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Dimension 1: Practices
Using mathematics and computational thinking
In both science and engineering, mathematics and computation are fundamental tools for representing physical variables and their relationships. They are used for a range of tasks such as constructing simulations; statistically analyzing data; and recognizing, expressing, and applying quantitative relationships.
Scientific, mathematical, and computational techniques play essential roles in representing physical variables and understanding their interactions. These tools are immensely valuable for many purposes, such as constructing simulations, analyzing data statistically, recognizing patterns, expressing numbers and relationships quantitatively, predicting physical systems' behaviors, and assessing the worth of correlations. Statistical methods are integral to this work
Mathematical and computational systems are essential in engineering design, from structural simulations to determine how a structure will handle the expected stresses of use and if it can be completed within budget, to tests for development and improvement of the design. As illustrated by the National Academies of Sciences, Engineering, and Medicine's Framework for K-12 Science (2012), understanding these mathematical and computational processes is vital to successful engineering.
The Next Generation Science Standards (NGSS) recognize and emphasize the importance of three main dimensions for learning science. These dimensions are essential components in forming each standard—or performance expectation. When taken together, they allow students a chance to gain a more cohesive understanding of science concepts as they progress through their courses.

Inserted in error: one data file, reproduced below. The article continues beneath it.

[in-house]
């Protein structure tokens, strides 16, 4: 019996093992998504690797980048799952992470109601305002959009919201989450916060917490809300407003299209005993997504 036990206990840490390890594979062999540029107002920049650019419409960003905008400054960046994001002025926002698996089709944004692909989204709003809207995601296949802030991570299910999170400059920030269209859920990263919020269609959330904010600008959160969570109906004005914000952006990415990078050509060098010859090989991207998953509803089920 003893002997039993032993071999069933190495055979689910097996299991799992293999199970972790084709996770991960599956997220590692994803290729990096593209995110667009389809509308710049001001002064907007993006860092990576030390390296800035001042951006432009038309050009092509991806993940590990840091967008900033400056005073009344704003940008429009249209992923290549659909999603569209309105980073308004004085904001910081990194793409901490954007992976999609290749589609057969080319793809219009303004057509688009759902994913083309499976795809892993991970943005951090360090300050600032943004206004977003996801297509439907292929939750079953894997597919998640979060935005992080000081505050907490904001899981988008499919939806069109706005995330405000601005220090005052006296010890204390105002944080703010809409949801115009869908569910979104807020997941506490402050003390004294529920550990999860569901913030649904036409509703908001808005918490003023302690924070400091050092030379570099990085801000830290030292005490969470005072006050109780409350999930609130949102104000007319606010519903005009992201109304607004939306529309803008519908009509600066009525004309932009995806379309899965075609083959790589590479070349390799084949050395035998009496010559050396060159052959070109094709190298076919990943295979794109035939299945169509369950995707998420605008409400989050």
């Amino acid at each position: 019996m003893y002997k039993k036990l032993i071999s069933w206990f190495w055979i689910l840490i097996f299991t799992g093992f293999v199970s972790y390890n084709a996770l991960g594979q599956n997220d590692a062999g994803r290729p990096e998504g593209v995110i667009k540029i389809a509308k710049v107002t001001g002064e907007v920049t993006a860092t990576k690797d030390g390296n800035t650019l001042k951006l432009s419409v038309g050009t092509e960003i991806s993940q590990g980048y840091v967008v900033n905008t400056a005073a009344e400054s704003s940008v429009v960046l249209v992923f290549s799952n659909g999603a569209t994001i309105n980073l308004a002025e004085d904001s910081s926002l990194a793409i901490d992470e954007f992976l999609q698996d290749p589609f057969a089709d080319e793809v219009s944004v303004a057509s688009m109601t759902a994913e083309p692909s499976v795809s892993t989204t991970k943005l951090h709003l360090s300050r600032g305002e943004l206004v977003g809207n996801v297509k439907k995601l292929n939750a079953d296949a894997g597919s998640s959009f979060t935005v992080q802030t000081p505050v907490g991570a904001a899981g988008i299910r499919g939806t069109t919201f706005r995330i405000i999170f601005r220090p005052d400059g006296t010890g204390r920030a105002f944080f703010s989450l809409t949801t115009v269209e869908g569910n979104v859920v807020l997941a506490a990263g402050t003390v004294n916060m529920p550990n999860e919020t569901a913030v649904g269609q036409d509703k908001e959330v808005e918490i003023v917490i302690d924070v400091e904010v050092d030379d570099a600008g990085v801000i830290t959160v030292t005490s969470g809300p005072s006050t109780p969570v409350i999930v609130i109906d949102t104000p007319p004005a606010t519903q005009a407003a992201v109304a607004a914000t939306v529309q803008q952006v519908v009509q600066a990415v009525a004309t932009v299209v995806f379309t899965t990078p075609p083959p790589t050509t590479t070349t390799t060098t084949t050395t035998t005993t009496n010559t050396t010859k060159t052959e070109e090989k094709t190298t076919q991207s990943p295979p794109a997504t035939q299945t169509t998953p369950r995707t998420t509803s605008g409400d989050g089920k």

Three Dimensions of Science Learning
It is important to understand how scientists work in order to make sense of the world around us. The scientific process is a methodical and logical approach to discovering how things in the universe work. It is the foundation upon which all scientific knowledge is built.
The scientific process begins with a question or problem that scientists want to solve. They then gather data and observations about the problem. This data is used to form a hypothesis, which is a proposed explanation for the problem. The hypothesis is then tested through experimentation. If the results of the experiment support the hypothesis, then it becomes a theory. If the results of the experiment do not support the hypothesis, then the hypothesis is rejected and a new hypothesis is formed. This process is repeated until a theory is supported by a large body of evidence.
The scientific process is not always linear. Scientists may go backand revise their understanding due to new evidence or data. The process generally starts with making an observation or asking a question, followed by formulating a hypothesis, conducting experiments and tests to collect data, analyzing the data, and then either accepting or rejecting the hypothesis. If the hypothesis is accepted, scientists create a conclusion. This conclusion is then put out for peer review or further discussion before it is accepted as scientific fact.